Häkkilä, K. & Tourula, M. (ed.) 2013. Järjestöt ja kunta hyvinvointia edistämässä. Näkökulmia järjestökuntayhteistyöhön. Helsinki: SOSTE Suomen sosiaali ja terveys ry. Siltaniemi, A. (ed.) 2008. Hyvinvointi ja osallisuus ItäSuomessa Kansalaiskyselyn tuloksia. Helsinki: Sosiaali- ja terveysturvan keskusliitto. SOSTE 2014. Faktaa järjestöistä. http://www.soste.fi/ elinvoimaiset-jarjestot/faktaa-jarjestoista.html (10.4.2014). STM 2006. Statutory Social and Health Care Services in Finland. Brochures of the Ministry of Social Affairs and Health 2006:7. STM 2014a. Social and Health Care Services – legislation. http://www.stm.fi/en/social_and_health_services/ legislation. (25.8.2014). STM 2014b. Social Welfare and Health Care reform. http:// www.stm.fi/en/ministry/strategies/service_structures. (21.8.2014). Syrjäläinen, A. 2010. Health Care Act to upgrade municipalities´ health and welfare promotion. http://www. stm.fi/ylakulma/artikkeli/-/view/1521413. (25.8.2014). THL 2014. Terveyttä ja hyvinvointia kuntalaisille (ATH). http://www.thl.fi/en/tutkimus-ja-asiantuntijatyo/ vaestotutkimukset/ath-terveytta-ja-hyvinvointiakuntalaisille. (20.8.2014). Vainikainen, K. 2014. Finland´s historic Social Welfare and Health Care reform. http://www.stm.fi/en/focus/article/-/ view/1878483. (21.8.2014). Väärälä, R. 2012. Sosiaali- ja terveydenhuollon palvelurakenneuudistuksesta ja sosiaalihuollon lainsäädäntöuudistuksesta. Esitys sosiaalipalvelujen toimialaseminaarissa 20.11.2012.

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Social Care System in the Republic of Karelia: Challenges and Priorities

Olga Sokolova, Deputy Minister, Ministry of Health and Social Development of the Republic of Karelia Olga Zvyagina, Project Manager, regional non-commercial organisation Rehabilitation Service of Families and Children (Vozrozhdenie)

The proclamation of objectives and the policy in the Constitution of the Russian Federation and in the Constitution of the Republic of Karelia of the Russian Federation as a social state predetermine the obligation of the state to take care of the well-being of its citizens and their social security. In addition, it is stated that if the age, health condition or some other reason beyond state control causes people becoming incapable of working and having no other source of income and reaching the minimum subsistence level for themselves and their families, they are entitled to receive appropriate assistance and financial support from the state and the society.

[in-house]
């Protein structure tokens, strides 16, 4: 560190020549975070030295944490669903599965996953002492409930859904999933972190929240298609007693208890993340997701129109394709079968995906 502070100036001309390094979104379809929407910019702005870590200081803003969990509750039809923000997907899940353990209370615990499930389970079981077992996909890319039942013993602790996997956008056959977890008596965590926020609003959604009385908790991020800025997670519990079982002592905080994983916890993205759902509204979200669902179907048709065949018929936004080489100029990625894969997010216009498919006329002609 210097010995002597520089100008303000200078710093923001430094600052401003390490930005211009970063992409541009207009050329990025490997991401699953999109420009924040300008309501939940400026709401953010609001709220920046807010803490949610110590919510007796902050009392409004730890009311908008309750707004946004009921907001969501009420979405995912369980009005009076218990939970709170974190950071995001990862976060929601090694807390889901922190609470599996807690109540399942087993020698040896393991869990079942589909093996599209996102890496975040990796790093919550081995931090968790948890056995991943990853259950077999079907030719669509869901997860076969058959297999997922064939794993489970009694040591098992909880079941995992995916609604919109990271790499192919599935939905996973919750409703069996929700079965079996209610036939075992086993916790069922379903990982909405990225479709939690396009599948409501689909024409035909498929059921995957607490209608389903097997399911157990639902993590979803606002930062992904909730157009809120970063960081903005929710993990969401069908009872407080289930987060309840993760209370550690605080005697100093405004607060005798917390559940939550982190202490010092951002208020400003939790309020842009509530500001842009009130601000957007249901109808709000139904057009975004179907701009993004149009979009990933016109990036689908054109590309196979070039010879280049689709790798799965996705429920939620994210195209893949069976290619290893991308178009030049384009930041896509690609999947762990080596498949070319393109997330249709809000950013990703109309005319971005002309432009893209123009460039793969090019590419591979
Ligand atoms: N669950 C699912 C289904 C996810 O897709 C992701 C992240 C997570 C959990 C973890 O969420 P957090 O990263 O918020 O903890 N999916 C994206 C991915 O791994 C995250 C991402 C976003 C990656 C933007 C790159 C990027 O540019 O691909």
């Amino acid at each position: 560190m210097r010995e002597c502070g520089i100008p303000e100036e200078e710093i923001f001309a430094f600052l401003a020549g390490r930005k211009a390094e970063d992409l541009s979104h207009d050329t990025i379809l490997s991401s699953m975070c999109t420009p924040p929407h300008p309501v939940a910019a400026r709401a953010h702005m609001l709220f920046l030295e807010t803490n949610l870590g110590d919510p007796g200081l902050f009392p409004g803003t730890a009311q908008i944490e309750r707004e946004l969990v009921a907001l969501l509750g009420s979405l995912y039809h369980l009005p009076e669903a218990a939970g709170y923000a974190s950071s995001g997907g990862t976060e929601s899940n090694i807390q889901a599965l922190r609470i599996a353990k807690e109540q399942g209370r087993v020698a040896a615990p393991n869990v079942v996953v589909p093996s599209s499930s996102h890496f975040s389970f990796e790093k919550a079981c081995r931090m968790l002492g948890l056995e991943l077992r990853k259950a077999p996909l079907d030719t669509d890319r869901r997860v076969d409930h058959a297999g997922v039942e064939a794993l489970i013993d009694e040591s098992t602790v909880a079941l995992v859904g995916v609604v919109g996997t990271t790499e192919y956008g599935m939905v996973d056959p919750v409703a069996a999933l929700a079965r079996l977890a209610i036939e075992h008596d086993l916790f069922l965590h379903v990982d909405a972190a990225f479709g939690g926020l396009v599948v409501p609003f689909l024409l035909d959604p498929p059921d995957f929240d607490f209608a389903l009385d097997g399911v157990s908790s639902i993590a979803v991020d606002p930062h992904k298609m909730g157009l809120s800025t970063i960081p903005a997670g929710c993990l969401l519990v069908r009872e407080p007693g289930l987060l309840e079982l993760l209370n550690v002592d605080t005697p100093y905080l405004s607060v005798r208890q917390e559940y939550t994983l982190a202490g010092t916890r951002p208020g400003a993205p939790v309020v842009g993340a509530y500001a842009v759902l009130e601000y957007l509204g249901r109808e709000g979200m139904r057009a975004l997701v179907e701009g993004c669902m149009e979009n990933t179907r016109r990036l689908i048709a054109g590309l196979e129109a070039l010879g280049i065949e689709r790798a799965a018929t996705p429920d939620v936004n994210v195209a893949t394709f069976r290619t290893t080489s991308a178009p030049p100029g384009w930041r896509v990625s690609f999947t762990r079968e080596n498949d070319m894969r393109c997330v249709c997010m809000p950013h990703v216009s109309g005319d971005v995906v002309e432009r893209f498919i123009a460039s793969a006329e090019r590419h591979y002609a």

The organisation of the social services for the population of the Republic of Karelia is based on over 20 regulatory legal acts, among which it is important to point out the following: 1.

The Edict of the President of the Russian Federation of 01 June, 2012 № 761 “On the National Strategy of Actions in Interests of Children”,

2.

the Federal Law of 10 December, 1995 № 195-FL ”On the Foundations of the Social Servicing of the Population in the Russian Federation”,

3.

the Federal Law of 24 November 1995 № 181- FL ”On Social Protection of Disabled People in the Russian Federation”,

4. 5.

the Federal Law of 02 August 1995 № 122- FL “On the Social Servicing of Elderly and Disabled People”, the Federal Law of 06 October 1999 №184- FL “On the General Principles of the Organization of Legislative (Representative) and Executive Bodies of State Power in the Subjects of the Russian Federation”,

6.

the list of instructions of the President of the Russian Federation of 27 November 2010 Pr-3464 following the results of the session of the State Council of the Russian Federation of 25 October 2010,

7.

the Resolution of the Government of the Russian Federation of 10 June 2011 № 456 “On the Order of Funding of Social Programs of the Subjects of the Russian Federation Connected With the Upgrading of the Facilities of Public Social Service Institutions and the Provision of Targeted Social Assistance to Retirees Receiving Old-age Retirement Pensions and Disability Retirement Pensions”,

8.

the Law of the Republic of Karelia of 26 July 2005 № 899-ЗRK ”On Several Issues of the Organization of Social Servicing in the Republic of Karelia”,

9.

the Law of the Republic of Karelia of 17 October 2011 № 1532ЗRK ”On the Program of Social and Economic Development of the Republic of Karelia for the period to 2015”,

10. the Resolution of the Government of the Republic of Karelia of 14 November 2005 № 127-P ”On the Approval of the List of Social Services Given to Elderly and Disabled Citizens Guaranteed by the State ”, 11. the Resolution of the Government of the Republic of Karelia of 21 December 2009 № 295-P ”On the Approval of the Order of Establishing of the State Standards of the Social Servicing of the Population in the Republic of Karelia”, 12. the Resolution of the Government of the Republic of Karelia of 28 September 2011 № 258-P “On the Approval of the Regional Program of Socially-Oriented Non-Profit Organizations Support in the Republic of Karelia for the Period of 2011-2013” (2011), 13. the Interdepartmental Decree of 11 October 2011 № 1578/569/467/411/280 “On the Approval of the Regulations on the Order of the Competitive Selection for the Provision of Subsidies out of the Budget of the Republic of Karelia to SociallyOriented Non-Profit Organizations”, 14. the Executive Order of the Government of the Republic of Karelia of 06 June 2011 № 262р-P “On the Approval of the Regional Special-Purpose Program “The Older Generation” for the Period of 2011-2013”.